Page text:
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Talking Reference Data with Andrew Delaney: Feeling the Collars of the Libor Traders

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Financial institutions are bracing themselves for further regulatory clampdown on market pricing on the wake of the LIBOR and FX market manipulation scandals. As regulators draft new guidelines for benchmark data contributions, and UK Chancellor George Osborne signals increased scrutiny of the London FX market’s pricing procedures, data managers and compliance officers are assessing their processes to institute best practice – and guard against the risk of further financial penalties.

So far the price has been high, with recent fines relating to LIBOR alone exceeding $7 billion and the Financial Times predicting an eventual total of as much as $22 billion!

In response to the ensuing public outrage, regulators are starting to act. Several have prescribed new measures to safeguard a repetition, and many institutions are assessing what they should be doing to ensure their contributions are accurate, timely and honest.

But what is best practice? And what can firms do to secure control over the prices and rates their traders – and increasingly, pricing engines and chat lines – distribute to the marketplace?

As you know these questions have been vexing me for quite some time, not least because we’ve been noticing a number of prospective industry solutions emerging that make use of monitoring technologies to keep tabs on the proprietary pricing data that makes its way to the markets in various ways.

We’ve investigated possibilities in a number of ways, the most recent of which has been our preparation for next week’s webinar on the topic, ‘Bracing for the Wave—or Sailing Ahead of It?’; Reducing Risk Through Benchmark Data Controls. Featuring speakers from Verint, BT and Z/Yen, this webinar looks at how firms can do more to monitor their traders’ voice, data and chat activities and institute controls to ensure compliance with internal policy and new regulatory guidelines. Our panel of experts will discuss approaches to instituting robust and consistent monitoring across all pricing channels, and offer practical advice on technology solutions and organisational methodologies to ensure best practice.

It’s a topic I plan to explore more at our Data Management and Intelligent Trading Summits in London and New York later in the year. In the meantime, however, be sure to join us at 3pm London time (10am New York), next Wednesday July 2. You can register free of charge here.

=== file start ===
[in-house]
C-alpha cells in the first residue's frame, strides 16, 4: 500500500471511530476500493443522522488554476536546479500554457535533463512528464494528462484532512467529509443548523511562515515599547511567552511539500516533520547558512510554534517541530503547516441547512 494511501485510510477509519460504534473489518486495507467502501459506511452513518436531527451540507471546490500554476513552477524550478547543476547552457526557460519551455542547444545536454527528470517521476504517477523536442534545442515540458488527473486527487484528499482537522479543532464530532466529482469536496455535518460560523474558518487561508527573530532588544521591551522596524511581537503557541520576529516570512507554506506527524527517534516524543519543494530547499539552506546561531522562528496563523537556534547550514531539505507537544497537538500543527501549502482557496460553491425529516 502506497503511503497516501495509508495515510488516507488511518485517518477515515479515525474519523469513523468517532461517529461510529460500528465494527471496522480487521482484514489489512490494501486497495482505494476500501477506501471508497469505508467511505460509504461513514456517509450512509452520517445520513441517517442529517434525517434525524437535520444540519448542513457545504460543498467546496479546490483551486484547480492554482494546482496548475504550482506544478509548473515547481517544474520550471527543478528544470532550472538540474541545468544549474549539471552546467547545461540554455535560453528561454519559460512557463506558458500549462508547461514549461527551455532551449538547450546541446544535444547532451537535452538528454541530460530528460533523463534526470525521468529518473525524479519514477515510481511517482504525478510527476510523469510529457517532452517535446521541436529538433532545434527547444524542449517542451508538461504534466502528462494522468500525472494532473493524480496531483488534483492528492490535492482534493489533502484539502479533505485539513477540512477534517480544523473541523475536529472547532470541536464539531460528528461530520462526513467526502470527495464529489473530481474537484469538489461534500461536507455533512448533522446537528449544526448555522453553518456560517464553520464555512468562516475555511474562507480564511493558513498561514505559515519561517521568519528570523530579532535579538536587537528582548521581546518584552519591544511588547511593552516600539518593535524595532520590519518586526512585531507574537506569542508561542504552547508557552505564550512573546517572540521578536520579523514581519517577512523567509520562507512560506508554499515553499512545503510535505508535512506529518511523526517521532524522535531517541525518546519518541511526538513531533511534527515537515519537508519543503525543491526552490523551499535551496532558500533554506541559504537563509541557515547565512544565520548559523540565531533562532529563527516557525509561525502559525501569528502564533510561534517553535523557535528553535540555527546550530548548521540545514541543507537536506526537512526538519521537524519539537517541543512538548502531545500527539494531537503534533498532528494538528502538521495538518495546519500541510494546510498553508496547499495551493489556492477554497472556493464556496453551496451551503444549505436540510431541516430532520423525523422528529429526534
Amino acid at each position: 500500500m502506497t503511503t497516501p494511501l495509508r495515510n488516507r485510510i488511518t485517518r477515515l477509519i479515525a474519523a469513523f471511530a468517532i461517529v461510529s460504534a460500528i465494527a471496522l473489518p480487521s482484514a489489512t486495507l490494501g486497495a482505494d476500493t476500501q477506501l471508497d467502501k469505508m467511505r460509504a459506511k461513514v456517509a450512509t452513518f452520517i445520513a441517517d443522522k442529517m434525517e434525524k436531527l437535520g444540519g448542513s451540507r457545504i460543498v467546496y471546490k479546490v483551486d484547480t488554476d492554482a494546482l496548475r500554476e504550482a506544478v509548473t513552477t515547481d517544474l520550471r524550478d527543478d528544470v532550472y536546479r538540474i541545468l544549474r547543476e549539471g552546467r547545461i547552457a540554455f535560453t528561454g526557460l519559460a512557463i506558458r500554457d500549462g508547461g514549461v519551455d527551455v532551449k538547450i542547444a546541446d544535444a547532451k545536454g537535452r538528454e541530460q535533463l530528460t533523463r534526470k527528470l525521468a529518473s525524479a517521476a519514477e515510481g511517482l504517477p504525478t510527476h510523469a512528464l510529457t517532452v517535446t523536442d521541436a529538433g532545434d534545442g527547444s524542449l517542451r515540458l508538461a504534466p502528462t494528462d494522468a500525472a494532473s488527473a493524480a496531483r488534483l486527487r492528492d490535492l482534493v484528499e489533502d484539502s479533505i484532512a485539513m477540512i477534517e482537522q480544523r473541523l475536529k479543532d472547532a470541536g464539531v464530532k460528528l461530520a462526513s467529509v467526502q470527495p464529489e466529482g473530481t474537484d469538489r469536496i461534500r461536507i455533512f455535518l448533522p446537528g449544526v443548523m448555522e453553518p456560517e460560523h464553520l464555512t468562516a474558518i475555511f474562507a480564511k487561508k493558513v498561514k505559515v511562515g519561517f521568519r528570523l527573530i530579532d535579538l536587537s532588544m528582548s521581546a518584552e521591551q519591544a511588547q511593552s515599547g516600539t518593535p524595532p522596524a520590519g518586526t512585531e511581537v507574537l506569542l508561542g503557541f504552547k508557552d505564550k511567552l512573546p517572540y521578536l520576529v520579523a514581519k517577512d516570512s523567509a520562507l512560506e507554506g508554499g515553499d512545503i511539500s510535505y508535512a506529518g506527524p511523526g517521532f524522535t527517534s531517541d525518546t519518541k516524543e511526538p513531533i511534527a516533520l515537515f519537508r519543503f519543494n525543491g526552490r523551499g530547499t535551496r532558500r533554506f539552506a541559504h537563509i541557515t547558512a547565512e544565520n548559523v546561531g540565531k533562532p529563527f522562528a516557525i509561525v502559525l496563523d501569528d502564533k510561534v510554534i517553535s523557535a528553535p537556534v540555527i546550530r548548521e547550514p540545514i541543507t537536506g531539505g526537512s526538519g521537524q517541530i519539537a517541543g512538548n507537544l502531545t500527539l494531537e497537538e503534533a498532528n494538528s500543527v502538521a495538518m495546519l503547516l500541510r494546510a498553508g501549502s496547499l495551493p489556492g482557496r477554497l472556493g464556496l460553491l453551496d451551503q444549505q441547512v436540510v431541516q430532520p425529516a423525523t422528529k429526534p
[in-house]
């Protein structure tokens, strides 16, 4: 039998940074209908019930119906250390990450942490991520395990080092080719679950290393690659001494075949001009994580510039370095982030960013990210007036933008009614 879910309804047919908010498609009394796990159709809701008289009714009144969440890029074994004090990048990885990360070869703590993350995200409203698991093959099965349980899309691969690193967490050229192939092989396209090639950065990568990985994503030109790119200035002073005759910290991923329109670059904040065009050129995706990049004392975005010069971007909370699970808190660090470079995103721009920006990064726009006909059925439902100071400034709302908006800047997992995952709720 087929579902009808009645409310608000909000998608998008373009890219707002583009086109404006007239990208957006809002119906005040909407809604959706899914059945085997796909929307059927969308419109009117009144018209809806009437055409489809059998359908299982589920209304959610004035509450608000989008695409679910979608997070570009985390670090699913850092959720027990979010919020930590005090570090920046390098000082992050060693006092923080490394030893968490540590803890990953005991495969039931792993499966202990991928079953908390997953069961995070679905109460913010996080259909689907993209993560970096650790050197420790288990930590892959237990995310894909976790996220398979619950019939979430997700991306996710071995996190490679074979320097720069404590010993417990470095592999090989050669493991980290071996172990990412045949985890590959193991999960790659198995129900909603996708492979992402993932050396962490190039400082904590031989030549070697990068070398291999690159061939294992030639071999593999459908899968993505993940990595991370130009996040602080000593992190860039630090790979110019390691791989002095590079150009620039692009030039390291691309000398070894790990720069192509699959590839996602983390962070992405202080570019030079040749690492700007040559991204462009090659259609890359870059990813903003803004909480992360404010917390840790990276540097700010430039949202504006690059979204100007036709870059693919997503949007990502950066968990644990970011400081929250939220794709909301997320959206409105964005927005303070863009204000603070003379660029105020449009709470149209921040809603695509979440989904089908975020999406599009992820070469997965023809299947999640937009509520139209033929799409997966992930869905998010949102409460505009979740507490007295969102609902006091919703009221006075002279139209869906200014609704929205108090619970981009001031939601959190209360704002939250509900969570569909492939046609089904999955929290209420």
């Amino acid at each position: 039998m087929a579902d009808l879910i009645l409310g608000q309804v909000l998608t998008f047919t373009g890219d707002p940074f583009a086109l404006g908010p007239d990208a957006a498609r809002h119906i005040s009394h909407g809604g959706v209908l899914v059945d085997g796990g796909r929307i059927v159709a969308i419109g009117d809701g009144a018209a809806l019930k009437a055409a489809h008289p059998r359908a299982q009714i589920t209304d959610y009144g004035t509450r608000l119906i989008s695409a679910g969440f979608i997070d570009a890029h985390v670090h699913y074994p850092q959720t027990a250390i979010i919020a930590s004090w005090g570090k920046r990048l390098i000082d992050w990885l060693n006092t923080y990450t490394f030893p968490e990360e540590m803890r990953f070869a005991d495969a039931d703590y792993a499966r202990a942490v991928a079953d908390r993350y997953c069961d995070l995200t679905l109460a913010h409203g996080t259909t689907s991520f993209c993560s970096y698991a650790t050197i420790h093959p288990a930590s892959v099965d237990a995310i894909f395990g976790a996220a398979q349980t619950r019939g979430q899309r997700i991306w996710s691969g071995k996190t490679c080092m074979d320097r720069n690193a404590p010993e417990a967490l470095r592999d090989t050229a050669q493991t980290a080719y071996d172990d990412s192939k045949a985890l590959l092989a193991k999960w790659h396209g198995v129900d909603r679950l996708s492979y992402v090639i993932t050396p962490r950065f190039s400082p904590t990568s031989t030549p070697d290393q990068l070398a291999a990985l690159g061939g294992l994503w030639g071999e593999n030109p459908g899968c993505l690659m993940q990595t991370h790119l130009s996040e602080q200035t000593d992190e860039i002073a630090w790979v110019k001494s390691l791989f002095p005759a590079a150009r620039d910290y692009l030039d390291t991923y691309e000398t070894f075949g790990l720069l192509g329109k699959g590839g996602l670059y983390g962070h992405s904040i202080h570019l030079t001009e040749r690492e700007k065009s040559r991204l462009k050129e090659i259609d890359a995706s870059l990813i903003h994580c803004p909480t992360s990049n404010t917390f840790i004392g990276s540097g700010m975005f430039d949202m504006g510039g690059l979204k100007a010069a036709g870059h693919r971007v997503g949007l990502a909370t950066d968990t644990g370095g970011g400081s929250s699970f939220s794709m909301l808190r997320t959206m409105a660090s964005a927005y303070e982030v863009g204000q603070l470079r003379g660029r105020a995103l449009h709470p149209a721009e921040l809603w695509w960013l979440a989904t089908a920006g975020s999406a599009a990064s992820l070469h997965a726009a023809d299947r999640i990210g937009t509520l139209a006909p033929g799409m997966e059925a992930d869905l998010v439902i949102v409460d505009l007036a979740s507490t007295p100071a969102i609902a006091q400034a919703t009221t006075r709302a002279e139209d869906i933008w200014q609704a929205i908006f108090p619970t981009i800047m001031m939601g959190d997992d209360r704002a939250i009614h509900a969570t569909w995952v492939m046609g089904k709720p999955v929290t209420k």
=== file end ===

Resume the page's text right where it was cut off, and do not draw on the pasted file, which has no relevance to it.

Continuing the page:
Relatedly, we just completed a white paper with infrastructure monitoring specialist ITRS that looks more broadly at firms’ data contributions to industry benchmarks, including indices, and fragmented price-driven markets, like Swap Execution Facilities (SEFs).

Changing market dynamics are placing new emphasis on market-makers and other generators of proprietary contributed market pricing to ensure the integrity of their data. Structural shifts like the introduction of exchange-like (SEFs) are exacerbating the pressures on financial institutions to get their pricing systems in good shape.

Concerns about data integrity are impacting a wide range of asset classes, including over-the-counter markets – like fixed income, foreign exchange and derivatives – and exchange-listed so-called structured instruments – like exchange-traded funds (ETFs), warrants, turbo-warrants, certificates and indices.

Meanwhile, as firms seek to monetise the data they generate from their business activities, new demands for quality control are driving a renewed look at data integrity. With data sales emerging as a significant element of the overall revenue picture, financial institutions are striving to adopt best practices in response to customer demand for higher- quality data services.

Our new paper – ‘Ensuring Integrity of Proprietary & Derived Market Information’ – discusses the obstacles to establishing robust pricing processes, and examines the market dynamics driving efforts towards improved data integrity and where best practices are evolving. You can download it free of charge here.

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